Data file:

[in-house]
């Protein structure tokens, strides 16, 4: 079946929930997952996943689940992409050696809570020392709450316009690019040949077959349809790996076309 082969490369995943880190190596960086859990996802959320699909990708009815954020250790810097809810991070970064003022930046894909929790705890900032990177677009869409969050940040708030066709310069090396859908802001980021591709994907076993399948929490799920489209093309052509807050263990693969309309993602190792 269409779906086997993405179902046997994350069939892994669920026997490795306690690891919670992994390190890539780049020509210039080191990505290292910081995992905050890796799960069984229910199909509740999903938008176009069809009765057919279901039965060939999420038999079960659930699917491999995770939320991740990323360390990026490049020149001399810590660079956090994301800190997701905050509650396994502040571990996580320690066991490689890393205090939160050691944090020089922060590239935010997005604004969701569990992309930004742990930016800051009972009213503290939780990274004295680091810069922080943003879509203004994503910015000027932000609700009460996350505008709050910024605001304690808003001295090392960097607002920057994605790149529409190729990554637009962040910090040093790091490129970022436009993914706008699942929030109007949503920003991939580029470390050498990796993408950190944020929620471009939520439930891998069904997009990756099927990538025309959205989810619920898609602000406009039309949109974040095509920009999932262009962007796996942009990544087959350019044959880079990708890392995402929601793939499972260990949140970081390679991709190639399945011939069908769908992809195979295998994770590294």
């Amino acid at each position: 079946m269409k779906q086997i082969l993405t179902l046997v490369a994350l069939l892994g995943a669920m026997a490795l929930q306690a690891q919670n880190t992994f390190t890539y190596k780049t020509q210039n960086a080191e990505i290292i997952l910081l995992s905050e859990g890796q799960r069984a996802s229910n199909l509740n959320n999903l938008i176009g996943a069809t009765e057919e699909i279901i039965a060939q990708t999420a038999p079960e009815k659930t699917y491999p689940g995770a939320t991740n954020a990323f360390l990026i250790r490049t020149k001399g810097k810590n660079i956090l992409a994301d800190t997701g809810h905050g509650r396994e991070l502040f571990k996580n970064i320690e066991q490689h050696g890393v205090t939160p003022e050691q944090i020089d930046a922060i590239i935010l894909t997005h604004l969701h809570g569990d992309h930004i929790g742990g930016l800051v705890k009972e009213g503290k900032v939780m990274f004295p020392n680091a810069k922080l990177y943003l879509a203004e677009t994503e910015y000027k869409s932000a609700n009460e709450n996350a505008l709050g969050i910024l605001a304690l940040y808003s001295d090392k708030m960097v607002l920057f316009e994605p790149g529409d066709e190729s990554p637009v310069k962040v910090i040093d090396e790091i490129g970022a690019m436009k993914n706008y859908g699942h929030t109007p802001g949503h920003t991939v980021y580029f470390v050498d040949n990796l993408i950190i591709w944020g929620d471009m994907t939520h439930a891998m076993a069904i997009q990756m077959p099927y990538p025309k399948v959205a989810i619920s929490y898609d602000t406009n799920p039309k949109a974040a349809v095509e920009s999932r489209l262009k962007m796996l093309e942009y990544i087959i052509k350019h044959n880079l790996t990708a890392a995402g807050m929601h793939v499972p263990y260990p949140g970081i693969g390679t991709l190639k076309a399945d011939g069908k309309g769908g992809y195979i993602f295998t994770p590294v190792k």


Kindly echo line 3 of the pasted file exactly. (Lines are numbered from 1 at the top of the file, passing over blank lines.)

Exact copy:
């Amino acid at each position: 079946m269409k779906q086997i082969l993405t179902l046997v490369a994350l069939l892994g995943a669920m026997a490795l929930q306690a690891q919670n880190t992994f390190t890539y190596k780049t020509q210039n960086a080191e990505i290292i997952l910081l995992s905050e859990g890796q799960r069984a996802s229910n199909l509740n959320n999903l938008i176009g996943a069809t009765e057919e699909i279901i039965a060939q990708t999420a038999p079960e009815k659930t699917y491999p689940g995770a939320t991740n954020a990323f360390l990026i250790r490049t020149k001399g810097k810590n660079i956090l992409a994301d800190t997701g809810h905050g509650r396994e991070l502040f571990k996580n970064i320690e066991q490689h050696g890393v205090t939160p003022e050691q944090i020089d930046a922060i590239i935010l894909t997005h604004l969701h809570g569990d992309h930004i929790g742990g930016l800051v705890k009972e009213g503290k900032v939780m990274f004295p020392n680091a810069k922080l990177y943003l879509a203004e677009t994503e910015y000027k869409s932000a609700n009460e709450n996350a505008l709050g969050i910024l605001a304690l940040y808003s001295d090392k708030m960097v607002l920057f316009e994605p790149g529409d066709e190729s990554p637009v310069k962040v910090i040093d090396e790091i490129g970022a690019m436009k993914n706008y859908g699942h929030t109007p802001g949503h920003t991939v980021y580029f470390v050498d040949n990796l993408i950190i591709w944020g929620d471009m994907t939520h439930a891998m076993a069904i997009q990756m077959p099927y990538p025309k399948v959205a989810i619920s929490y898609d602000t406009n799920p039309k949109a974040a349809v095509e920009s999932r489209l262009k962007m796996l093309e942009y990544i087959i052509k350019h044959n880079l790996t990708a890392a995402g807050m929601h793939v499972p263990y260990p949140g970081i693969g390679t991709l190639k076309a399945d011939g069908k309309g769908g992809y195979i993602f295998t994770p590294v190792k």